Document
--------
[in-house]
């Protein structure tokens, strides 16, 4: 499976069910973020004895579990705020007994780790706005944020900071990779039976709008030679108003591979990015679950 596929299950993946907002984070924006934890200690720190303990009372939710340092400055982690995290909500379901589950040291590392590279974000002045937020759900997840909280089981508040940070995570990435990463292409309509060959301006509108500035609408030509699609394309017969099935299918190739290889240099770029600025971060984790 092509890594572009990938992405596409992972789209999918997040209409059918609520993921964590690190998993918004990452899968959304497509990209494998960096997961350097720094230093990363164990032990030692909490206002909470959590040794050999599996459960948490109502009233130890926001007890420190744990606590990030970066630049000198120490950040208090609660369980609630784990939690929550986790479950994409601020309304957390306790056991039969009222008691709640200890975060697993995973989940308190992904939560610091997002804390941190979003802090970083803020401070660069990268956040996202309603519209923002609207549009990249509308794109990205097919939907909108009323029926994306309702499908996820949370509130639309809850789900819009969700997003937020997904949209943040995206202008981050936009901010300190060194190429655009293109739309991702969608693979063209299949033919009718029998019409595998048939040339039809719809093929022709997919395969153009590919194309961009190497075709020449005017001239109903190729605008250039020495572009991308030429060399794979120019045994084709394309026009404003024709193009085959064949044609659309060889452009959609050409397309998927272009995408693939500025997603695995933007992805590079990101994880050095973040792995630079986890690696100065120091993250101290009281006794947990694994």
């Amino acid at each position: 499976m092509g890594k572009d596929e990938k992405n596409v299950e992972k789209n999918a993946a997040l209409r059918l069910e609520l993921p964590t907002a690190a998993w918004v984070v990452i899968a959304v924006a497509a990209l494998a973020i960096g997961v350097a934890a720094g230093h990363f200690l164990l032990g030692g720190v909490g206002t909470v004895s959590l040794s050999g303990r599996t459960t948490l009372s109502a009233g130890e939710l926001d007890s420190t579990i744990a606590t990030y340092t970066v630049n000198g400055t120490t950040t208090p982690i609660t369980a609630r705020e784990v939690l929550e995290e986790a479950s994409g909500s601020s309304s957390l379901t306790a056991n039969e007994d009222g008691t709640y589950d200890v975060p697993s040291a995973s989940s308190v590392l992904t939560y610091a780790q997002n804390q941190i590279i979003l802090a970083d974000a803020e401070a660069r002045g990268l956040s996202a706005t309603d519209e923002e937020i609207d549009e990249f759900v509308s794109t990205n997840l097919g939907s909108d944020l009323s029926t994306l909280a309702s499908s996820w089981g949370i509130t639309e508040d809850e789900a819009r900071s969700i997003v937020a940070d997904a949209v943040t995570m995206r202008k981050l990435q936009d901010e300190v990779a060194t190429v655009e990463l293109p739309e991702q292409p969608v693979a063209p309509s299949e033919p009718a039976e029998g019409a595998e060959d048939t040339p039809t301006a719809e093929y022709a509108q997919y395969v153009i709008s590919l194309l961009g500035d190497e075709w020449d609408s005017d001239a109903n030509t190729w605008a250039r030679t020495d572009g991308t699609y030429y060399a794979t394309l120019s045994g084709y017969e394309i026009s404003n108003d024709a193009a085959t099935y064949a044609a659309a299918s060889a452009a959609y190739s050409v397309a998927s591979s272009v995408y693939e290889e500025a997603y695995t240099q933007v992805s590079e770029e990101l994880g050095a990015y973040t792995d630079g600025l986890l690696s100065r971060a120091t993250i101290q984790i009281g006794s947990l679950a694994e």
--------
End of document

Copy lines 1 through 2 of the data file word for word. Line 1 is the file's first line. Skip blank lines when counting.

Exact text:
[in-house]
């Protein structure tokens, strides 16, 4: 499976069910973020004895579990705020007994780790706005944020900071990779039976709008030679108003591979990015679950 596929299950993946907002984070924006934890200690720190303990009372939710340092400055982690995290909500379901589950040291590392590279974000002045937020759900997840909280089981508040940070995570990435990463292409309509060959301006509108500035609408030509699609394309017969099935299918190739290889240099770029600025971060984790 092509890594572009990938992405596409992972789209999918997040209409059918609520993921964590690190998993918004990452899968959304497509990209494998960096997961350097720094230093990363164990032990030692909490206002909470959590040794050999599996459960948490109502009233130890926001007890420190744990606590990030970066630049000198120490950040208090609660369980609630784990939690929550986790479950994409601020309304957390306790056991039969009222008691709640200890975060697993995973989940308190992904939560610091997002804390941190979003802090970083803020401070660069990268956040996202309603519209923002609207549009990249509308794109990205097919939907909108009323029926994306309702499908996820949370509130639309809850789900819009969700997003937020997904949209943040995206202008981050936009901010300190060194190429655009293109739309991702969608693979063209299949033919009718029998019409595998048939040339039809719809093929022709997919395969153009590919194309961009190497075709020449005017001239109903190729605008250039020495572009991308030429060399794979120019045994084709394309026009404003024709193009085959064949044609659309060889452009959609050409397309998927272009995408693939500025997603695995933007992805590079990101994880050095973040792995630079986890690696100065120091993250101290009281006794947990694994």